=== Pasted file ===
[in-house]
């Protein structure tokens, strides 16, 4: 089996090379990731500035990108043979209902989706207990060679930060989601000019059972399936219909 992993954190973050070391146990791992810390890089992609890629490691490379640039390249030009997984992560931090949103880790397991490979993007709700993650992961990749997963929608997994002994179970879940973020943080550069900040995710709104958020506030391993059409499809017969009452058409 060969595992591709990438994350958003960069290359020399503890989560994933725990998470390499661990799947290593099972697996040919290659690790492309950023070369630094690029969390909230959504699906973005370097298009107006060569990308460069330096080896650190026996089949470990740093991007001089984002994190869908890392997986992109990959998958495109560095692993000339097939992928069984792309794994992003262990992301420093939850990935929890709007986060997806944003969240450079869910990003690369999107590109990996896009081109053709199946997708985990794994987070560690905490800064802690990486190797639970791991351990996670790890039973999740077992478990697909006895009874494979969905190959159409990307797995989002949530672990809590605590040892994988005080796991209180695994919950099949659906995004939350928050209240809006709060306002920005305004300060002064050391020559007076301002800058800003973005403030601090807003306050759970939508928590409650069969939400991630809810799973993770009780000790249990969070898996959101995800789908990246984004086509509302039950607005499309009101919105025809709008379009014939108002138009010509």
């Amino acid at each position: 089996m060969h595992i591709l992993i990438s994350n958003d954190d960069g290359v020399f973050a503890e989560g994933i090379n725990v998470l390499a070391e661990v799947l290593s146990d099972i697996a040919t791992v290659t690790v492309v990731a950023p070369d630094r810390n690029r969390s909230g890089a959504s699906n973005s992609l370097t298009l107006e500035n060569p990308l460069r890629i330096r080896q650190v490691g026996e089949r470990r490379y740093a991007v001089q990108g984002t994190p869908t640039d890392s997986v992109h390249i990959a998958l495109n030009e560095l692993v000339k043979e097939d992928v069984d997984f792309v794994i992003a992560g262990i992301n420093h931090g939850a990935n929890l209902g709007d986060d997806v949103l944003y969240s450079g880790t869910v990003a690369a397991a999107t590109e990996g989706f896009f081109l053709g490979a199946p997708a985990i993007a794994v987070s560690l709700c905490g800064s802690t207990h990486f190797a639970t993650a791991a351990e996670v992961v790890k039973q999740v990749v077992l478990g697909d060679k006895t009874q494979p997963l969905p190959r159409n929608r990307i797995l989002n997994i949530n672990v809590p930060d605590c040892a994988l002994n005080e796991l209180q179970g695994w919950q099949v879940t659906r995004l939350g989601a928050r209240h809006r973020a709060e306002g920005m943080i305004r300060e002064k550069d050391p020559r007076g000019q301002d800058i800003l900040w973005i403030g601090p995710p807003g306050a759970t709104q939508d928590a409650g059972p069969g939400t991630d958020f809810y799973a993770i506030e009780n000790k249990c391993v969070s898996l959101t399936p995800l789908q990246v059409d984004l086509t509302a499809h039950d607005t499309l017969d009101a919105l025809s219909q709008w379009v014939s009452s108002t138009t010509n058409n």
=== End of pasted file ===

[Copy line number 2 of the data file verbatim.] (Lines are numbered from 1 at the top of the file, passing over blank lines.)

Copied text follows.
């Protein structure tokens, strides 16, 4: 089996090379990731500035990108043979209902989706207990060679930060989601000019059972399936219909 992993954190973050070391146990791992810390890089992609890629490691490379640039390249030009997984992560931090949103880790397991490979993007709700993650992961990749997963929608997994002994179970879940973020943080550069900040995710709104958020506030391993059409499809017969009452058409 060969595992591709990438994350958003960069290359020399503890989560994933725990998470390499661990799947290593099972697996040919290659690790492309950023070369630094690029969390909230959504699906973005370097298009107006060569990308460069330096080896650190026996089949470990740093991007001089984002994190869908890392997986992109990959998958495109560095692993000339097939992928069984792309794994992003262990992301420093939850990935929890709007986060997806944003969240450079869910990003690369999107590109990996896009081109053709199946997708985990794994987070560690905490800064802690990486190797639970791991351990996670790890039973999740077992478990697909006895009874494979969905190959159409990307797995989002949530672990809590605590040892994988005080796991209180695994919950099949659906995004939350928050209240809006709060306002920005305004300060002064050391020559007076301002800058800003973005403030601090807003306050759970939508928590409650069969939400991630809810799973993770009780000790249990969070898996959101995800789908990246984004086509509302039950607005499309009101919105025809709008379009014939108002138009010509």